CD sales declined 20 percent in the first three months of this year. At the same time, more and more musicians are taking the do-it-yourself approach — some are taking this concept to the extremes.

Last Sunday, the songwriter Paleo finished a marathon project. Every day for a year he wrote, recorded and posted songs on his Web site. Paleo hasn't just been writing songs in his bedroom. During the last year, he drove more than 50,000 miles and played more than 200 concerts. Along the way, he wrote the lyrics and played his guitar in his van, backstage, whenever he could find a moment. He calls his project a song diary.

(Soundbite of song, "Woman Like Me")

Mr. DAVID "PALEO" TRACKANY (Singer/Songwriter): (Singing) Woman like me, woman like me, I like you…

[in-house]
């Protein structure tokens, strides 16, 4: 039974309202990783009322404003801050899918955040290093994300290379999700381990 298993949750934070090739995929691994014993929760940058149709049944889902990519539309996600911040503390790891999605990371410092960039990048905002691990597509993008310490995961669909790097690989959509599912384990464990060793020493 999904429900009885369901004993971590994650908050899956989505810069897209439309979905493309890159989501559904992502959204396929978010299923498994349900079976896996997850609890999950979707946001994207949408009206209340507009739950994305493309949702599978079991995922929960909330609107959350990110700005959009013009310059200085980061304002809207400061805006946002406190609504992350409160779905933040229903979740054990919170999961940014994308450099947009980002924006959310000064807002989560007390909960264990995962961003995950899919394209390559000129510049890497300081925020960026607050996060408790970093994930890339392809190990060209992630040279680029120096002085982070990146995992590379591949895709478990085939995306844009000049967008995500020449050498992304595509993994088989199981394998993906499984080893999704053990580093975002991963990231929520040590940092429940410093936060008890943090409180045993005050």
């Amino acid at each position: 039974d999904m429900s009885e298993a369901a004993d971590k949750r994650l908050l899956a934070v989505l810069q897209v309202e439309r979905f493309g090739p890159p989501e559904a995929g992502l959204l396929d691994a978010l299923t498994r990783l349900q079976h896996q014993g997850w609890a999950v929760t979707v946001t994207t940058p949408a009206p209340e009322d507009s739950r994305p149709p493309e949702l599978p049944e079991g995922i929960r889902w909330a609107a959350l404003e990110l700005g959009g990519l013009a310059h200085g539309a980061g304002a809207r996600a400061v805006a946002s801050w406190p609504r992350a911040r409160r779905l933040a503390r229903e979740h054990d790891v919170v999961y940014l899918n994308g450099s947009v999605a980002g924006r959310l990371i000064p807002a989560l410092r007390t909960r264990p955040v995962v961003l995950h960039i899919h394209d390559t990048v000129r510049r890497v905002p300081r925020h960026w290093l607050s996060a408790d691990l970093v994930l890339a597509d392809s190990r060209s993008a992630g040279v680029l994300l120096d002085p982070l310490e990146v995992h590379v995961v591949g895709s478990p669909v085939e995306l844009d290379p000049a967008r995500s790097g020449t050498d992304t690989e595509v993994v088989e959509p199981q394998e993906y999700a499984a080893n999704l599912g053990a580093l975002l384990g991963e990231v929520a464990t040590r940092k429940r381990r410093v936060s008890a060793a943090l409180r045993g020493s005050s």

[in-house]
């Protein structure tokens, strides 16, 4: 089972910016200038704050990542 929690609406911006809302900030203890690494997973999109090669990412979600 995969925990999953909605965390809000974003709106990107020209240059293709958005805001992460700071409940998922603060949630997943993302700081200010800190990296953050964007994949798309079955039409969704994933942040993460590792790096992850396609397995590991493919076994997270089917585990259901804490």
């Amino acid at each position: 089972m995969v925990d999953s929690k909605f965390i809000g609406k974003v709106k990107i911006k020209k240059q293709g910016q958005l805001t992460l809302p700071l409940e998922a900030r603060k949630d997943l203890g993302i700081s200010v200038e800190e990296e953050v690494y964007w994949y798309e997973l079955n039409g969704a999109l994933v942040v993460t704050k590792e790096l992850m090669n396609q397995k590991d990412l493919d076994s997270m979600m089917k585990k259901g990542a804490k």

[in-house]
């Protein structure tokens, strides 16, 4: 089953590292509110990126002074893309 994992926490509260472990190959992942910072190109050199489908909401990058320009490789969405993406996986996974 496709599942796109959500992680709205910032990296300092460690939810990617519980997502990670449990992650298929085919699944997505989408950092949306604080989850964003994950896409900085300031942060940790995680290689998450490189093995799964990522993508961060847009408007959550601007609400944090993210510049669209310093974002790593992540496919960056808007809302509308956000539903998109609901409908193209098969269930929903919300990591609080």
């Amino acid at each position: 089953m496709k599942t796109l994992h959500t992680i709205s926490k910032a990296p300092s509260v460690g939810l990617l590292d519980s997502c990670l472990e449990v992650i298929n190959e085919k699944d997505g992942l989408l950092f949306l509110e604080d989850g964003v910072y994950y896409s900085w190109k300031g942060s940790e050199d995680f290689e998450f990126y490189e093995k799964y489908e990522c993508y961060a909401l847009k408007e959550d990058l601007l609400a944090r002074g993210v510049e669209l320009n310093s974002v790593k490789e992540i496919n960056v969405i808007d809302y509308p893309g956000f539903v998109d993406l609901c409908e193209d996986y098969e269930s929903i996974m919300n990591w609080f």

AMOS: On May 8th of last year, Paleo hosted one of his most upbeat songs, "Woman Like Me," while he was in Lutz, Florida.

(Soundbite of song, "Woman Like Me")

PALEO: (Singing) Woman get me. Woman get me. I get you.

AMOS: Three days later in Washington, D.C. Paleo's mood darkened.

(Soundbite of song, "Let's Talk Clifftops")

PALEO: (Singing) One, two, three (unintelligible) way…

AMOS: If these songs are autobiographical, then it's been a rough year for Paleo.

Another musician called Podington Bear will release a mere 156 songs this year.

(Soundbite of song, "Fantasy and Denouement")

AMOS: Three times a week, Podington Bear uses a laptop and keyboard to record and podcast atmospheric electronic tunes. This one whirs, buzzes, shimmies and clicks like music for an airport walkway in the future.

(Soundbite of song, "Fantasy and Denouement")

AMOS: Samples from just two do-it-yourselfers logging in and creating music day after day. To hear a tiny fraction of the music of Paleo and Podington Bear, visit

This is MORNING EDITION from NPR News. I'm Deborah Amos.


And I'm Rene Montagne.

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